March 20, 2024 at 10:25 a.m.

Pope calls for pastors to walk alongside migrants in the Americas

Says we all need "to go beyond the limits of what is established"
Pope Francis shares a moment of silence with members of the assembly of the Synod of Bishops at the end of a prayer for migrants and refugees in St. Peter's Square at the Vatican Oct. 19, 2023. The service took place around "Angels Unawares," a sculpture by Canadian Timothy Schmalz, depicting a boat with 140 figures of migrants from various historical periods and various nations. (CNS photo/Lola Gomez)
Pope Francis shares a moment of silence with members of the assembly of the Synod of Bishops at the end of a prayer for migrants and refugees in St. Peter's Square at the Vatican Oct. 19, 2023. The service took place around "Angels Unawares," a sculpture by Canadian Timothy Schmalz, depicting a boat with 140 figures of migrants from various historical periods and various nations. (CNS photo/Lola Gomez) (Courtesy photo of Lola Gomez)

By Justin McLellan | Comments: 0 | Leave a comment

VATICAN CITY (CNS) -- The Catholic Church needs people and pastors capable of walking alongside refugees to respond to the reality of forced migration across the Americas, Pope Francis said.

Only by forming people "who dare to go beyond the limits of what is established" and are "capable of returning to the essential (and) breaking free from indifference" can the church lead migrants toward hope, he wrote in a message March 20 to bishops from Colombia, Costa Rica and Panama.

The bishops were meeting for a three-day conference in Panama City, organized by the Dicastery for Promoting Integral Human Development, titled "Easter with our Migrant Brothers and Sisters."

Every migrant or refugee who leaves their home challenges Christians to wake from indifference and embrace a spirit of hospitality, the pope wrote, urging the bishops to work for a church in which migrants "do not feel judged but welcomed, where they can quench their hunger and thirst and revive hope."

He wrote that "by recognizing ourselves as strangers, with our own vulnerabilities and shortcomings, we can create the necessary conditions to welcome our neighbors as brothers and sisters, and thus make them participants in our daily lives."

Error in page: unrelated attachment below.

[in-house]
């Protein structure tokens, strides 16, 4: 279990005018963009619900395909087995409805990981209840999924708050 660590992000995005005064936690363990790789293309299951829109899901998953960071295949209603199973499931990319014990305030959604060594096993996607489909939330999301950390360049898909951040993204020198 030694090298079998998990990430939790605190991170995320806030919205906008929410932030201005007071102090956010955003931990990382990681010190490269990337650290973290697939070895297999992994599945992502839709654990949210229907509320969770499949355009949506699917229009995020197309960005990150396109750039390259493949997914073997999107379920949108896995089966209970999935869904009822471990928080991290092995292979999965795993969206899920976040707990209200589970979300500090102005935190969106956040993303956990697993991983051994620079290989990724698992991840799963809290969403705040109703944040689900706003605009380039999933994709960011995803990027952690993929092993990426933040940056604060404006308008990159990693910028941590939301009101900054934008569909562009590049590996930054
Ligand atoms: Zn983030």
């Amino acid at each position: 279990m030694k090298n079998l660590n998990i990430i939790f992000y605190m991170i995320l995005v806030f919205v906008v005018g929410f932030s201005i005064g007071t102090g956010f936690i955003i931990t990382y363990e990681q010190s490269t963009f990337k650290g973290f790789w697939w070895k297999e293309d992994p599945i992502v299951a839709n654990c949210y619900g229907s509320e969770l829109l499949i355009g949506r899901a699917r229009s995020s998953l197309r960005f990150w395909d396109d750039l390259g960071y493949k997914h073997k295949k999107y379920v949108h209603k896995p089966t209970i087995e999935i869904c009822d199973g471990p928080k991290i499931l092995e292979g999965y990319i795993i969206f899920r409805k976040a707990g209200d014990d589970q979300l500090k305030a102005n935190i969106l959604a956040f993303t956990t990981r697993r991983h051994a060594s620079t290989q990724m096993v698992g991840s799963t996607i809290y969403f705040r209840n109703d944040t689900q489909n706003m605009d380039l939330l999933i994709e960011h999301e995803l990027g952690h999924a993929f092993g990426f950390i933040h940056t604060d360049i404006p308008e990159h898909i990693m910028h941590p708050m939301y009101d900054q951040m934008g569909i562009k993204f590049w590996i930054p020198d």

Pope Francis underscored the dangers many migrants face in crossing the Darién Gap, a heavily forested region that straddles the Colombia-Panama border and which the pope called "a jungle that is a triumph of nature but that today is becoming a real 'Way of the Cross.'" According to data published by the Panamanian government, more than 500,000 people crossed the Darién Gap in 2023. The dangerous crossing leaves many migrants vulnerable to abuse by criminal groups, including sexual violence.

The challenges for migrants crossing the Darién Gap highlight "the limits of migration governance in the Western Hemisphere," the pope wrote, and it "feeds a thriving business that allows the accumulation of illicit profits from human trafficking."

Yet "neither the dangers posed by the travel and illegal extortion, nor the increasing returns or blockages in countries where these brothers and sisters are not wanted reduce the attraction -- real or imaginary -- of satisfying the needs for employment and better living conditions, or even of an awaited family reunification," he wrote.

Pope Francis praised the many initiatives of the church in the Americas revolving around care for migrants, including shelters, care centers for returning migrants, emergency medical care, legal advice, spiritual support and political advocacy.  

The bishops gathered at the meeting were scheduled to visit the Darién Gap to speak directly with migrant groups, reported ADN, the news agency of the Latin American bishops' council.

Archbishop José Domingo Ulloa of Panama City told ADN that the purpose of the bishops' meeting was to "raise awareness about the danger that migrants face when crossing the Darién jungle."





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